The Surprising Origins of Symbols and Gestures in the Music Scene

The Surprising Origins of Symbols and Gestures in the Music Scene October 17, 2019

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Symbols and gestures have carried significant importance among every culture, religion and group throughout history. These can often be displayed and communicated through the use of the hands. Sometimes a simple wave of the hand can be a greeting or a farewell, or it could be used as a means of acquiring someone’s attention. People who travel and enjoy taking pictures of themselves on their endeavors sometimes use a two-fingered peace sign. What very few people realize is when the V-sign is viewed from the back of the hand, it can come across as an insult to people from British descent.

In my article Should Christians Listen To Heavy Metal, I explained the nuances revolving around lyrical content and moral intent in rock and metal music. Within the culture of the music scene, it is common to see what many people call the ‘devil horn salute.’ Some bands even display imagery that appears to be irreverent towards Christianity or blatantly demonic. This can give conservative Christians enough reason to completely write off the culture as a satanic movement.

But when one looks deeper into the origins of these gestures and symbols, they would be surprised to discover their origins are not inherently satanic. In fact, they’re derived from Christian history and mysticism.

Above: Black metal band Taake performs at Hellfest with frontman sporting an inverted cross. (Image credit:

The upside-down cross is typically utilized by bands in the black metal scene as a sign of irreverence towards Christianity. This is a similar manner as how certain punk bands display an upside-down American flag on their album covers to show their disdain towards systemic oppression. But surprisingly, the upside-down cross actually originates all the way back to the first century in the days of the Early Church.

The Crucifixion of Saint Peter by Luca Giordano (Image credit: Wikimedia Commons)

Saint Peter was an Apostle of Christ who was leader of the Church in Rome in the first century. He is believed to have been martyred by the Romans during Emperor Nero’s rule on the exact site of where the Vatican currently resides. When he was about to be executed by means of crucifixion, he requested his executioners to crucify him upside-down. This was because he felt unworthy to suffer the same death as Jesus Christ. Since then, the inverted cross became known as ‘St. Peter’s Cross.’

The ‘devil horn salute’ did not originally begin as a satanic symbol. Albeit, the nature of the music scene had easily appropriated it to become a symbol of rebellion – which, inevitably, puts Christianity as the “oppressors” to be rebelled against. Late and former Black Sabbath frontman Ronnie James Dio is believed to have popularized the iconic hand gesture, which he claims he adopted from his devoutly Catholic Italian grandmother. As a mystic, she had used the gesture while praying as a means of warding off the ‘evil eye’ (known in Southern Italy as malocchio).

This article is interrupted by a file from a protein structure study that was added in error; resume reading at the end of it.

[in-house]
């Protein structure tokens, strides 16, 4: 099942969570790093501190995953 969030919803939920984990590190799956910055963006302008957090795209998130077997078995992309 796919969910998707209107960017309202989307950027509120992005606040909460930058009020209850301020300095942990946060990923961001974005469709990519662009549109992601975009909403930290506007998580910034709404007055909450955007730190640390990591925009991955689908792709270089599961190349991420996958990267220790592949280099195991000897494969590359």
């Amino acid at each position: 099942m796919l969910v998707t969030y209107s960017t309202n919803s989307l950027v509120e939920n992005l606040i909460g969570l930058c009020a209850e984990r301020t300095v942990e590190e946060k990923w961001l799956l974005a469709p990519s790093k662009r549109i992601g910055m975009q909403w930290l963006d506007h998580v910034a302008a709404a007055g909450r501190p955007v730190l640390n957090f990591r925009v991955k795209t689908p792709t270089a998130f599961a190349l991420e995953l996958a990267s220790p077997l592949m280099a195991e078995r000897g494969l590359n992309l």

Ronnie James Dio displaying his iconic gesture while performing with Black Sabbath (Image credit:

Because the iconic salute is often attributed to Satanism nowadays, many Christian concert-goers often resort to the three-digit sign language gesture for ‘love.’ While I don’t condemn this alternative, it can come across as slightly patronizing, pretentious or outright confusing to fellow concert-goers.

Like most symbols used throughout history, the meaning of them can evolve over time or be dependent on the intent of the user, but the truth of their origins remains sealed in time. In the context of rock and metal culture, the meaning of these symbols certainly has fluidity. Although the chances of a metal band using an upside-down cross with its original meaning is quite slim. And if a Christian metal band were to try to take back the symbol, they would likely be chastised by their religious fanbase who associate these symbols and gestures with satanic worship.

A symbol can be used to bring honor or dishonor. But what it all comes down to is the intention of the individual who uses them. It hearkens back to the words of Saint Paul, ‘Everything is permissible, but not everything is beneficial (1 Corinthians 10:23).’

But if anyone feels they would rather not be attributed to the popular secular usage of these signs, then it would probably be best not to use them at all.

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